“To Truly Give, we must first Receive”
As we approach the Christmas season with thoughts about gift giving, I would like to share a couple of stories from Christmases past and the lessons I learned from them.
Christmas Story #1
One took place many years ago at a traditional family gathering where gifts were exchanged and opened. We have a particular family member who is one of those hard to buy for folks – you all know them. I had spent a great deal of time thinking about what to give this person, and even more time shopping and agonizing over what to choose. I finally selected what I thought was a simple but good gift. On Christmas day, I gave this nicely wrapped package to this person. He unwrapped and opened it. After taking a look, he placed it back inside the box, then handed it to another family member saying, “I opened this by mistake, this is for you.”
All this was right in front of me. My feelings would not have been hurt if this person had taken this gift back to the store and exchanged it for something else, or even if he had taken it home and then re-gifted it on another occasion. What hurt my feelings was that this gift was never acknowledged.
The real gift was not the object – the real gift was the thought, the intent, the effort put into the giving.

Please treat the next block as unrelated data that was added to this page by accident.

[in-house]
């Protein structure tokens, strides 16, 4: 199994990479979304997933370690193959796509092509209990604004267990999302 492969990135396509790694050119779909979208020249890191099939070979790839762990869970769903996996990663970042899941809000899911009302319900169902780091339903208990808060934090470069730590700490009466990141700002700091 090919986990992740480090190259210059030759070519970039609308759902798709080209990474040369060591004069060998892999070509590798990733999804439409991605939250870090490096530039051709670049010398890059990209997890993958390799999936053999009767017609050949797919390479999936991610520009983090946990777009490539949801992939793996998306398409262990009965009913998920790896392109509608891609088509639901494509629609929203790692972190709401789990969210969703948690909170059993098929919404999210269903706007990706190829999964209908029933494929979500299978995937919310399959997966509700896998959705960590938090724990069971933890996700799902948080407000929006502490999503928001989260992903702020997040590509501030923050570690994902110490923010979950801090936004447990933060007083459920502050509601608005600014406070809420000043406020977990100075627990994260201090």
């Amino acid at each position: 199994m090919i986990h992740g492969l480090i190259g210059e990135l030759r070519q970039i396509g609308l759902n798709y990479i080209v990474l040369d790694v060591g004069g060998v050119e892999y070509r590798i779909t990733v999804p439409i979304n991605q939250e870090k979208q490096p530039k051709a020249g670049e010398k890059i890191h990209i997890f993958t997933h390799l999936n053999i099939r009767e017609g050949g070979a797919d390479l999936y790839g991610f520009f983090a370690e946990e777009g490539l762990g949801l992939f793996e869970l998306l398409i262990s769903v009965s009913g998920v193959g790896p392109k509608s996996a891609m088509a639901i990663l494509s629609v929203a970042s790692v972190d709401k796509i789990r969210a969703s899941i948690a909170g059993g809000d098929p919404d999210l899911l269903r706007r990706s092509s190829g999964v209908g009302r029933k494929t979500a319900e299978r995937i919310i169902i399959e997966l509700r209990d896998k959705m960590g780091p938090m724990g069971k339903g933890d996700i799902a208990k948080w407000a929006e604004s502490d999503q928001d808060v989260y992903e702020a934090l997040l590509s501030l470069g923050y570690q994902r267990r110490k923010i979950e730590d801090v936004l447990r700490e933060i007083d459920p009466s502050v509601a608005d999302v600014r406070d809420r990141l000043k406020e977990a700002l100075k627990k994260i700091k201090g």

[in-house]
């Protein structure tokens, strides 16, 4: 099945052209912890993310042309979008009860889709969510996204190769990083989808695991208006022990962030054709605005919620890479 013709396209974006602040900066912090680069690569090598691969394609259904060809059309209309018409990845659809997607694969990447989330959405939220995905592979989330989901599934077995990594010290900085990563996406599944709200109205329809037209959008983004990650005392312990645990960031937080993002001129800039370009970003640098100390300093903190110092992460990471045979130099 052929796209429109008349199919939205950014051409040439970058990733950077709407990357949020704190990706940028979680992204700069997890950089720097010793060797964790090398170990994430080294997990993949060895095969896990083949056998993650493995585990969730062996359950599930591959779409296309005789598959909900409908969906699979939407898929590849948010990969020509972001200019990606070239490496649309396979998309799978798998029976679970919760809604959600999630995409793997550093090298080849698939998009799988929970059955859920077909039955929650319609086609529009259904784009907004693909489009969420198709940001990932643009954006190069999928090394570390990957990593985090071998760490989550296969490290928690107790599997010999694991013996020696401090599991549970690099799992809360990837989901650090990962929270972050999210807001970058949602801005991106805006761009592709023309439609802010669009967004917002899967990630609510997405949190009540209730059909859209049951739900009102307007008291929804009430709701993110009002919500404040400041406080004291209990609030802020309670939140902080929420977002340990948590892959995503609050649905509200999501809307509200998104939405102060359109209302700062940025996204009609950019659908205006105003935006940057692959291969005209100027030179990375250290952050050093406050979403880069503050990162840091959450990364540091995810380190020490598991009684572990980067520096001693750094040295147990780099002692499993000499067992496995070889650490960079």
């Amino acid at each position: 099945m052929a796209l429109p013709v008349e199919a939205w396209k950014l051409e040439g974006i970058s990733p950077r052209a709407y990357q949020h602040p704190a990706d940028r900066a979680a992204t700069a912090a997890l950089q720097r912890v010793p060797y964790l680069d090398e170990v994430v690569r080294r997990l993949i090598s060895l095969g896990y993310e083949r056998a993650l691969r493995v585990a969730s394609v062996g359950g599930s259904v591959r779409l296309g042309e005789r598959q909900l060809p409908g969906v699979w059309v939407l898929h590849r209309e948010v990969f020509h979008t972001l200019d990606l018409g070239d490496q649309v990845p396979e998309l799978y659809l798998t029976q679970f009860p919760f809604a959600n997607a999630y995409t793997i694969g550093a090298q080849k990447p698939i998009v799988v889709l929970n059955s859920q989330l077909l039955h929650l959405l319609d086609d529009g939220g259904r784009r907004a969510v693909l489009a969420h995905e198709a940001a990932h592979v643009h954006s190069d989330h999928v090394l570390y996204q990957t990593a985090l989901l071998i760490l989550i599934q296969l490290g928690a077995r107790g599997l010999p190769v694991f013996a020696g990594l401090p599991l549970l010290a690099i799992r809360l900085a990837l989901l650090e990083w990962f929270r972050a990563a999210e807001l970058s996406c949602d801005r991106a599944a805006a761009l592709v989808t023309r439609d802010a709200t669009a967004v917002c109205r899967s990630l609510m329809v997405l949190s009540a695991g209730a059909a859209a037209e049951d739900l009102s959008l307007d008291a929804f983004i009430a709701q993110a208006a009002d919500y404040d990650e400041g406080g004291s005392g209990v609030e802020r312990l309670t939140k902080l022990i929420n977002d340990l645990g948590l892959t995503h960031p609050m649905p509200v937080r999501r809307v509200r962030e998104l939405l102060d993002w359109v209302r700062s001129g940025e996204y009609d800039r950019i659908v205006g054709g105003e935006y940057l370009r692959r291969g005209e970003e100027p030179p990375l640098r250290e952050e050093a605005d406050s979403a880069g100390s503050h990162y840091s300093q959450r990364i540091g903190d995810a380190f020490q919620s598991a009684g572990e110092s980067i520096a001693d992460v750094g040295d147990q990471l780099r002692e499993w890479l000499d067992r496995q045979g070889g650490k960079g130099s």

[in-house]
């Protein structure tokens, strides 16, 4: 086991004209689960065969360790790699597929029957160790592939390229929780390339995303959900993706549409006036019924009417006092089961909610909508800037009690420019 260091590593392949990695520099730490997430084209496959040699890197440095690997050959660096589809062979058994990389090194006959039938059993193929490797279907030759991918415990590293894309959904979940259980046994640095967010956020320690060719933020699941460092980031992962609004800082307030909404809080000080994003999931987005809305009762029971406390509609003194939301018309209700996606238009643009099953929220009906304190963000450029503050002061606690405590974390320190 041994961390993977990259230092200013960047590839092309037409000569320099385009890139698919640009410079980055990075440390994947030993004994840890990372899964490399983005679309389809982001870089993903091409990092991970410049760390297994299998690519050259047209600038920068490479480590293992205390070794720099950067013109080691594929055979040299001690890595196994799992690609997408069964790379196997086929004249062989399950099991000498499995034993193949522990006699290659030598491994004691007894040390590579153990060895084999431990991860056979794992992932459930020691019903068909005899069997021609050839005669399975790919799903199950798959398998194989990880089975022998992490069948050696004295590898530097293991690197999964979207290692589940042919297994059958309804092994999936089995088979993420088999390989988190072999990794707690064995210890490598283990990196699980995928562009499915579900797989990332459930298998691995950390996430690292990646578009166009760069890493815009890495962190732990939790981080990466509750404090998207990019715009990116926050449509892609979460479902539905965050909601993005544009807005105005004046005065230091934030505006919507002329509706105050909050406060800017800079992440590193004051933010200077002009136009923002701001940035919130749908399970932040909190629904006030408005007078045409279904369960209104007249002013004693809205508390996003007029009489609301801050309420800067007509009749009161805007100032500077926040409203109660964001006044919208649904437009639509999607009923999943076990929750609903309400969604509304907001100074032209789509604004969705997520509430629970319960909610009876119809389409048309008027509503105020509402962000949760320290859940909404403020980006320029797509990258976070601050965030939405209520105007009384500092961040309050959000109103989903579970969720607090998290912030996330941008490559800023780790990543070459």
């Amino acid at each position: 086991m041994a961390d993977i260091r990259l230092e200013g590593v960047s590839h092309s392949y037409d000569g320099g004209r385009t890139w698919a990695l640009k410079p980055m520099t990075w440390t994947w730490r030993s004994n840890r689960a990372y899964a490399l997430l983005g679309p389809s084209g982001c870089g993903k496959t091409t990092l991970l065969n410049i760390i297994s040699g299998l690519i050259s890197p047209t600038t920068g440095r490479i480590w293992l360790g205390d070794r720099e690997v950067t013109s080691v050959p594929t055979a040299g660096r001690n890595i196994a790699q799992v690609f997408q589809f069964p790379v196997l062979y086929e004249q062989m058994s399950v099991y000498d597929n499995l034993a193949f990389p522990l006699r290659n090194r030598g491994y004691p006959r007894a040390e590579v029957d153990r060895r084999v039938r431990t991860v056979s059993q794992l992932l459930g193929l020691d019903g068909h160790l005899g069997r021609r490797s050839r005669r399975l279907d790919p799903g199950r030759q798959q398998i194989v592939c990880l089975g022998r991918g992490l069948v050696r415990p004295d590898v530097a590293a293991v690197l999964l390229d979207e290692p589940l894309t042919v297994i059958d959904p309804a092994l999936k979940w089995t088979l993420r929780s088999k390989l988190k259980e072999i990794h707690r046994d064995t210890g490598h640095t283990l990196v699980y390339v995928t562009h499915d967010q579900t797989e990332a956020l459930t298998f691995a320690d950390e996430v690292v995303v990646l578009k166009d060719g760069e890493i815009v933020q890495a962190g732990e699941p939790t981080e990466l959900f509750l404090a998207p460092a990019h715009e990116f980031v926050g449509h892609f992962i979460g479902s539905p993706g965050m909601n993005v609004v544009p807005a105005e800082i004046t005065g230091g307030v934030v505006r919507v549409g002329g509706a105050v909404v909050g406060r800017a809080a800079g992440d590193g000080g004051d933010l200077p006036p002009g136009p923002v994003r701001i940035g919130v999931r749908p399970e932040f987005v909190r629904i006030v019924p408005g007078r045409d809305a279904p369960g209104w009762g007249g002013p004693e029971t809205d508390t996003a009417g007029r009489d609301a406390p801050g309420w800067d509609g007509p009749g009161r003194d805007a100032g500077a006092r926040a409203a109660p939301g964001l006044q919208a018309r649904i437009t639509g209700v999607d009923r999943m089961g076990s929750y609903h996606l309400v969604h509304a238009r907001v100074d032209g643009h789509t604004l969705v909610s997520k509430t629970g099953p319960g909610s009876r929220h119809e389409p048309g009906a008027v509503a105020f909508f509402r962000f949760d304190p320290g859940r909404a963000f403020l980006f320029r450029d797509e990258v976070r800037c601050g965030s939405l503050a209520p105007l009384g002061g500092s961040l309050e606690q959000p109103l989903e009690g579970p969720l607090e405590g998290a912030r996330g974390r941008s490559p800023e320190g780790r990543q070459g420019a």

“For what doth is profit a man if a gift is bestowed upon him, and he receive not the gift? Behold, he rejoices not in that which is given unto him, neither rejoices in him who is the giver of the gift” (Doctrine & Covenants 88:33)
Christmas Story #2
The other story also took place years ago when I was working as a Social Worker. Our agency was approached by groups wanting to do a “Sub for Santa” and I was asked to select a family from my caseload who could use such an effort. I was then working with a young family – father, mother and two young children. The father had been out of work for some time. They were trying to earn some money doing cleaning jobs and he shoveling snow, which was not plentiful at that time. I hoped that donations might help them provide a good Christmas for their children. The group involved came through with some wonderful and thoughtful gifts.
On the day I delivered the gifts, the father had taken the children somewhere, so I found this young mother at home alone. When I arrived, I was greeted by wonderful smells coming from the kitchen. This mother was bedecked with flour and busily baking. She explained that she was baking things to give to family and friends. As I looked around the kitchen I noticed the Deseret brand on the baking supplies and I realized that her ability to make anything to give others was only possible because she had received food from the Bishop’s Storehouse. When I presented the gifts from this group, this mother cried. Her gratitude really touched me. We both realized that her ability to give was dependent upon first receiving from others.
“To Truly Give, we must first Receive”
This may seem obvious when looking at material things – we must have something material (or money to acquire) to give something material to others. However receiving money or material things does not necessarily result in more generous giving. Often it comes with attitudes of selfishness and pride.